Whilst I welcome the commitments given in the motion and in the 'New Decade, New Approach' document, if we are to genuinely declare a climate emergency, I suggest we must be prepared to respond accordingly. The commitments given in the 'New Decade, New Approach' document should be the bare minimum, and, as a result, I cannot support amendment No 2. The independent Environmental Protection Agency must be urgently established to bring us into line with the rest of the British Isles and Europe. It must have real teeth and real freedom to pursue its remit with vigour. The targets in the Climate Change Act must stretch us in ways that we have never envisaged. Petrol and diesel cars need to be phased out. Plans to expand the Sydenham bypass to three lanes need to be shelved. The way we move around has to change.

A step change in how we produce and use energy is essential. It should not just be about reduce, reuse and recycle but rather reduce, reuse, recycle and rethink — rethinking everything we do about waste. We need a collective effort involving everyone at every level of society and government. It would be great if this were the first issue to be addressed by the citizens' assembly.

I believe that we are up to the challenge. As Alan Turing — a personal hero of mine — once said:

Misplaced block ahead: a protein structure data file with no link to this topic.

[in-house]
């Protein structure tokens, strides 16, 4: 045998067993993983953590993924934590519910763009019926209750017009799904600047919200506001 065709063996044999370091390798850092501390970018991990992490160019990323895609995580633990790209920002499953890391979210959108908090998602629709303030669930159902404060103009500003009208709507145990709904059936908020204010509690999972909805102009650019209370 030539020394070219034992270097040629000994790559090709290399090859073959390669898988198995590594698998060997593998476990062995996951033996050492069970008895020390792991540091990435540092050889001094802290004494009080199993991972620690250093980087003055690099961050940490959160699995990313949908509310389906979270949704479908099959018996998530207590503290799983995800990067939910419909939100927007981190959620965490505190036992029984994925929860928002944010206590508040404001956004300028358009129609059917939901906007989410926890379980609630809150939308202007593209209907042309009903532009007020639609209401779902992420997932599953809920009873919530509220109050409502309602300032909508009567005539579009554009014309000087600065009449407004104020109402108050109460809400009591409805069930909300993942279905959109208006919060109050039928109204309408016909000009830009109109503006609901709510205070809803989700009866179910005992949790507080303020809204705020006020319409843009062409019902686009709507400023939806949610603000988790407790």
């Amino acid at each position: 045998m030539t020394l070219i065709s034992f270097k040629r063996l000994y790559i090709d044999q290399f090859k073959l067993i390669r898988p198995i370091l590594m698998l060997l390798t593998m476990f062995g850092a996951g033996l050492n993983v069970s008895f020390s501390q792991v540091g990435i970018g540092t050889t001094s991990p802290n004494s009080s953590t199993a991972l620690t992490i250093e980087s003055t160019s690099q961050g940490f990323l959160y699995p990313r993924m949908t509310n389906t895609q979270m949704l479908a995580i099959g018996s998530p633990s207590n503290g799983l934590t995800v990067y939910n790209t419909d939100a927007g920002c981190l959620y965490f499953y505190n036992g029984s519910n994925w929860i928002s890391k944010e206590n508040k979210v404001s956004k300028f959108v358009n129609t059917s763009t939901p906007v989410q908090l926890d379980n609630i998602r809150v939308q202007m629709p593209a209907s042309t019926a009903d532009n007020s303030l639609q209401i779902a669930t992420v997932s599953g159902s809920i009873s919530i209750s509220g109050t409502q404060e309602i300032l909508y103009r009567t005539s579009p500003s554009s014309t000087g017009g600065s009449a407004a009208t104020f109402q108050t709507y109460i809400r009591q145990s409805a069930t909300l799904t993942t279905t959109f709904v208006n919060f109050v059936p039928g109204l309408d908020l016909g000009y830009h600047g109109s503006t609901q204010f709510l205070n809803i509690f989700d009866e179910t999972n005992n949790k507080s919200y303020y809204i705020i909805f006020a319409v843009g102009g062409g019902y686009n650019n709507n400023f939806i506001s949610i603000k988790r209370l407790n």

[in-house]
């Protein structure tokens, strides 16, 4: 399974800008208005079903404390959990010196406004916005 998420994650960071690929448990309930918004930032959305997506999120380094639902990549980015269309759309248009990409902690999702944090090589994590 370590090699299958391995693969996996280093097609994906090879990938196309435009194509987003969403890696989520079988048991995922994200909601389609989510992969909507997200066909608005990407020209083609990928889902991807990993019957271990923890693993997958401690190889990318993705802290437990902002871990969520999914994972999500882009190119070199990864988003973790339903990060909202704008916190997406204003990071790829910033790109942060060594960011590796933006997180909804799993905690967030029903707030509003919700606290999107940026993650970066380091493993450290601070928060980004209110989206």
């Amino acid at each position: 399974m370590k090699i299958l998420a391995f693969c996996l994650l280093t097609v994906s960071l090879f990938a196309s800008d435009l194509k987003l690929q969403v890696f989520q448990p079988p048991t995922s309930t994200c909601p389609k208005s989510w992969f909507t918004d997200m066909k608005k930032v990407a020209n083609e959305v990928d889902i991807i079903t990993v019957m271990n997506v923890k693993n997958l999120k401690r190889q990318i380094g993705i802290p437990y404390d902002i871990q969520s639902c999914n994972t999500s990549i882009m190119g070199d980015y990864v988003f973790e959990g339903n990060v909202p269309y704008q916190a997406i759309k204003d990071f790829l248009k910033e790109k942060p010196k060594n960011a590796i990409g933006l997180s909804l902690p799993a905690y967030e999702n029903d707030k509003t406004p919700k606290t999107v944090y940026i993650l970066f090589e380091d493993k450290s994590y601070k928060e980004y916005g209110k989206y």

"We can only see a short distance ahead, but we can see plenty there that needs to be done."

Plenty does need to be done, but I believe that together we can do it.

I am wearing a dicky bow. Hopefully, that is a tradition that has been set for maiden speeches.

Muir urges Minister to ensure Residents Parking Scheme Review reports promptly

I have urged the new Infrastructure Minister to ensure review into Residents’ Parking Schemes reports promptly.

The Minister recently replied to an Assembly Question posed by me detailing that a review is currently being undertaken after introduction of first Residents’ Parking Scheme in South Belfast.

With the problem of residential parking already well known in Bangor, Holywood and so many Towns and Cities beyond North Down it’s essential that evaluation of initial scheme is completed without delay. Local people unable to get parked anywhere near to their home should not have to wait any longer to hear about proposed plans for future roll out to other areas.

Whilst there cannot ever be a perfect Residents Parking Scheme which meets needs of everyone the current situation being endured by residents in many areas across Northern Ireland is entirely unsatisfactory and needs to be addressed via balanced proposals which must not place any undue financial burden on people wishing to obtain a permit and ability to park near their home.

Written Assembly Question and response below